It's clear that hurdles remain, even if victims come forward in droves. Already, one alleged victim I spoke to anonymously asked his story to be removed from sh*t Model Management and Forbes after hearing that Wang is "lawyering up" and trying to "take down" the victims.

    On Monday morning, in a statement seen by Page Six, Wang wrote an internal email to his staff that reads: "Firstly, I'd like to take the opportunity to connect directly with the people who have helped me grow this brand into what it is today and address the recent false, fabricated and mostly anonymous accusations against me. While I have always been active in my social life, frequently attending various industry gatherings, parties and concerts where drugs and alcohol were present… but contrary to what has been said, I have never taken advantage of others in a sexual manner or forced anything on anyone without consent. I also have never abused my status or fame for my own benefit. These baseless allegations were started on social media by sites which repeatedly disregarded the value and importance of evidence or fact checking. It's my priority to prove these accusations are untrue and are fueled by solely opportunistic motives."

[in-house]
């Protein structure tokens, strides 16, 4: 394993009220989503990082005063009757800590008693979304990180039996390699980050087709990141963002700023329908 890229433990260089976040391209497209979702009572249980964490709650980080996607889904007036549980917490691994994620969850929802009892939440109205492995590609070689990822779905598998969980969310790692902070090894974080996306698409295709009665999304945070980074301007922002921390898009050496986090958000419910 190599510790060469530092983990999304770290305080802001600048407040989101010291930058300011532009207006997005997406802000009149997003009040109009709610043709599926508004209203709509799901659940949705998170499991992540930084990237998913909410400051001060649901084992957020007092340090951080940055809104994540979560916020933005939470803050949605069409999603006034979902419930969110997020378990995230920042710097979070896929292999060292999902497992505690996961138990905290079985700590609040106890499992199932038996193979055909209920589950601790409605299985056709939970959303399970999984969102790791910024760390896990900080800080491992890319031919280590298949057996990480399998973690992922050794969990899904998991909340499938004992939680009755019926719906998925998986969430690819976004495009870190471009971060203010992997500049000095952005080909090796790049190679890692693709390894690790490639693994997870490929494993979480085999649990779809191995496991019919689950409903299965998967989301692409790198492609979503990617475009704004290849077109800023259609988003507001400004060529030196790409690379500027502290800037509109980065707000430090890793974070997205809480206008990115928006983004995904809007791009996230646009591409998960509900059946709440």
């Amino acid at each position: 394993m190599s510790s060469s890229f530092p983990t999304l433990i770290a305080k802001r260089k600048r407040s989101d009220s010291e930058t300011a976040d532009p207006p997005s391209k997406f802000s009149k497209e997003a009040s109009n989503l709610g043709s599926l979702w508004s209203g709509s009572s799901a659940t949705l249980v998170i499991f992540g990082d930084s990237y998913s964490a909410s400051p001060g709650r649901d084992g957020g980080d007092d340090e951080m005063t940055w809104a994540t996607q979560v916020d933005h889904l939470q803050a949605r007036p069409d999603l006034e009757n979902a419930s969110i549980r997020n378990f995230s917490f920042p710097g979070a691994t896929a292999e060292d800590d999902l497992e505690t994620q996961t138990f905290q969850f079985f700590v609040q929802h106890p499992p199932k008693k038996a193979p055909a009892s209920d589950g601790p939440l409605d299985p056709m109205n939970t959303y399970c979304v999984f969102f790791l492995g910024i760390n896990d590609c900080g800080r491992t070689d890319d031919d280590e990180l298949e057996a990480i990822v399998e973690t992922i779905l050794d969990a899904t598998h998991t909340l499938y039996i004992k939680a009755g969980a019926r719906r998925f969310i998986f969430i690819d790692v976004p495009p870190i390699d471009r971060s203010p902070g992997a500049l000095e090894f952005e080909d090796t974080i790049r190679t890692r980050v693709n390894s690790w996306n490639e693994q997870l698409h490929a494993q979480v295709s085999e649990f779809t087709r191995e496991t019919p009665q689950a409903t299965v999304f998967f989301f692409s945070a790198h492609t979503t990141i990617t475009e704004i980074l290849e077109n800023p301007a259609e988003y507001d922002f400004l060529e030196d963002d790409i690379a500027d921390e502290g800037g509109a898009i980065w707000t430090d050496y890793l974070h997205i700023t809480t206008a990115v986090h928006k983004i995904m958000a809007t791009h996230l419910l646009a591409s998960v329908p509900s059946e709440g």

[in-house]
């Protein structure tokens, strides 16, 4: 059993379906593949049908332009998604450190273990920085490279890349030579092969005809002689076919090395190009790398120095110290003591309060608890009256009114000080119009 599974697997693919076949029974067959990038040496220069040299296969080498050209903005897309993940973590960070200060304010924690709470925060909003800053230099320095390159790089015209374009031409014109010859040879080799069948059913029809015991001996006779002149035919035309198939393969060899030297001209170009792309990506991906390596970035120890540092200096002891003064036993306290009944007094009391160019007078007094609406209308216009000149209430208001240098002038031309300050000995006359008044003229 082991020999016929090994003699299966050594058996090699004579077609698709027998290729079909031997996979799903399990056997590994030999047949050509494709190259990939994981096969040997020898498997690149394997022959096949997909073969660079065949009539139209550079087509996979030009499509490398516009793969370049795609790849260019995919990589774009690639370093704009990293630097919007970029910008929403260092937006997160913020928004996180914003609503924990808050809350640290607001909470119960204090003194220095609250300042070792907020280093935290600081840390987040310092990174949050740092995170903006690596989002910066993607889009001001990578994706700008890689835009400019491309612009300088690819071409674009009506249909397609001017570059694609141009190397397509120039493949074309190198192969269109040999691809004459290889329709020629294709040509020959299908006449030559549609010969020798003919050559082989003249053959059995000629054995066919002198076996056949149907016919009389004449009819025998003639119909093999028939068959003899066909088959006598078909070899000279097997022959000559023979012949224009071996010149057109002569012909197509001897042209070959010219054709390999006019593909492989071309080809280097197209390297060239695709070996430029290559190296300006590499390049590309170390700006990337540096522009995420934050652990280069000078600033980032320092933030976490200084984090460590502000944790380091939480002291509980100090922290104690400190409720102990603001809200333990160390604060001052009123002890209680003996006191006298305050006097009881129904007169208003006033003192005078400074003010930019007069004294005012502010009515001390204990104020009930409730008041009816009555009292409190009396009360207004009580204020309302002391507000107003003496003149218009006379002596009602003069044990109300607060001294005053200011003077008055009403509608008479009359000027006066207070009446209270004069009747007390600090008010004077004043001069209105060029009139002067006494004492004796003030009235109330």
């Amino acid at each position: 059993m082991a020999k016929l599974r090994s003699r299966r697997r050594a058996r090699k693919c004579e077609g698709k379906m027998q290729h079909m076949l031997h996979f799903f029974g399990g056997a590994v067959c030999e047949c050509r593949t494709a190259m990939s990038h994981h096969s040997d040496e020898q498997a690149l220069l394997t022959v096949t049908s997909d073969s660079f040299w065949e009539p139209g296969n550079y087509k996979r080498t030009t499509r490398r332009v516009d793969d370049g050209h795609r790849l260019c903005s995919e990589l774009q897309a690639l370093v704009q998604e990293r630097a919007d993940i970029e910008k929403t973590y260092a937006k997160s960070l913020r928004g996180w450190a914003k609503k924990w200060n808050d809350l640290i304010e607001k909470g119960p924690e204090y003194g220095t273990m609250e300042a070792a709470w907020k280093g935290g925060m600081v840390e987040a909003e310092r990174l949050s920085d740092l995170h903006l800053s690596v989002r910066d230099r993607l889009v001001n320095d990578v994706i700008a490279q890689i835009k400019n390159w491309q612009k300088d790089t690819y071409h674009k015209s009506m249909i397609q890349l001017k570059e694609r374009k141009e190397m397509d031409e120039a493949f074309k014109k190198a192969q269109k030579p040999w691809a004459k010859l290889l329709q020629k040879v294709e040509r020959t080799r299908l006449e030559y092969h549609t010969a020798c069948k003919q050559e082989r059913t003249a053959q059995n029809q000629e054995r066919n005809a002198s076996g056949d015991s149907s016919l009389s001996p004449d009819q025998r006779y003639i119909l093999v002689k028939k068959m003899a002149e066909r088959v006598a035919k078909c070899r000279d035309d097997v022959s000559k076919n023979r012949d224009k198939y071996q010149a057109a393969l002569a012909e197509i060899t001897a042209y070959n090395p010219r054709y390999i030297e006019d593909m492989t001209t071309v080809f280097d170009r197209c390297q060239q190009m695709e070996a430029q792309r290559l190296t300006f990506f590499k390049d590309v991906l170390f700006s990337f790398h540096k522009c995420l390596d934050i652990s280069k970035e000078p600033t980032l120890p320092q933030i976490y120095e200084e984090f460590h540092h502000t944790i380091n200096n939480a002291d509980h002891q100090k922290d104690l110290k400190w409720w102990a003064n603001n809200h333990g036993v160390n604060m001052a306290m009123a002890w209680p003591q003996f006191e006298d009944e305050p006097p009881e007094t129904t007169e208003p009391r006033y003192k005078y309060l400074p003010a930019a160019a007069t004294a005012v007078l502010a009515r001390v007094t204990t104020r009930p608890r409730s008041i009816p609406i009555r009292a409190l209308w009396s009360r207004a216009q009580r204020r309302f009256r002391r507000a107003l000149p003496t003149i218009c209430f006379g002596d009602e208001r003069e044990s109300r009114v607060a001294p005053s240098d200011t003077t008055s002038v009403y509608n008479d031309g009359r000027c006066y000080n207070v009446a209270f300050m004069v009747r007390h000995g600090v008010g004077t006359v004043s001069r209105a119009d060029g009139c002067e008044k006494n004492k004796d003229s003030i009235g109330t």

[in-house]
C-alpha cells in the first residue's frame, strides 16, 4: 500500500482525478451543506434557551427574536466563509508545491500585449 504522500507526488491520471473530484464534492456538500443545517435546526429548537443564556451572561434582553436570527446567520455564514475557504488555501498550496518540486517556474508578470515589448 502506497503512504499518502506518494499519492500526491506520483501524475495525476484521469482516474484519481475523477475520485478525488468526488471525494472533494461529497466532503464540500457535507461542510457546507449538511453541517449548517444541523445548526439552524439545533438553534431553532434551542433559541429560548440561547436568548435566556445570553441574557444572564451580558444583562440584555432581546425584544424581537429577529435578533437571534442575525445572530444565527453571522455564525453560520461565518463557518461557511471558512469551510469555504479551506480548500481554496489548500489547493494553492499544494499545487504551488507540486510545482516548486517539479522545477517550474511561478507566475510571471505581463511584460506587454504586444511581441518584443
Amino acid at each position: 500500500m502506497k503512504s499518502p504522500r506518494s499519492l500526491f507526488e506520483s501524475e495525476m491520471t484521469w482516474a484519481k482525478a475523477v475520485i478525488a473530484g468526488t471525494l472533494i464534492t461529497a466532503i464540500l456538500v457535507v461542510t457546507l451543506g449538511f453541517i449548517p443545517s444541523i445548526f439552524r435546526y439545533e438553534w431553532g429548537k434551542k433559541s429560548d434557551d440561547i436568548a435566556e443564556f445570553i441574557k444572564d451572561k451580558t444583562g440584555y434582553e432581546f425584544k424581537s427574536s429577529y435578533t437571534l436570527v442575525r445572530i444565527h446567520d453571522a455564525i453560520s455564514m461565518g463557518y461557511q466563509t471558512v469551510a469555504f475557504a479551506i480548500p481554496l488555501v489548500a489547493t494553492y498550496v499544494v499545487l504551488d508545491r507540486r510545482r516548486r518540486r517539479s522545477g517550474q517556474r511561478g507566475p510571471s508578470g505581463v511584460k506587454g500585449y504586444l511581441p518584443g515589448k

On Monday afternoon, Wang responded on his personal Instagram account. "I'd like to take the opportunity to connect directly with the people who have followed and supported this brand and me over the years and address the recent false, fabricated and mostly anonymous accusations against me," he wrote. "These baseless accusations were started on social media by sites which repeatedly disregarded the value and importance of evidence or fact checking. My team is doing everything in its power to investigate these claims and I promise to remain honest and transparent throughout that process. I am fortunate to have received an overwhelming amount of support over the last few days and am thankful to those standing by my side at this time." Comments were turned off.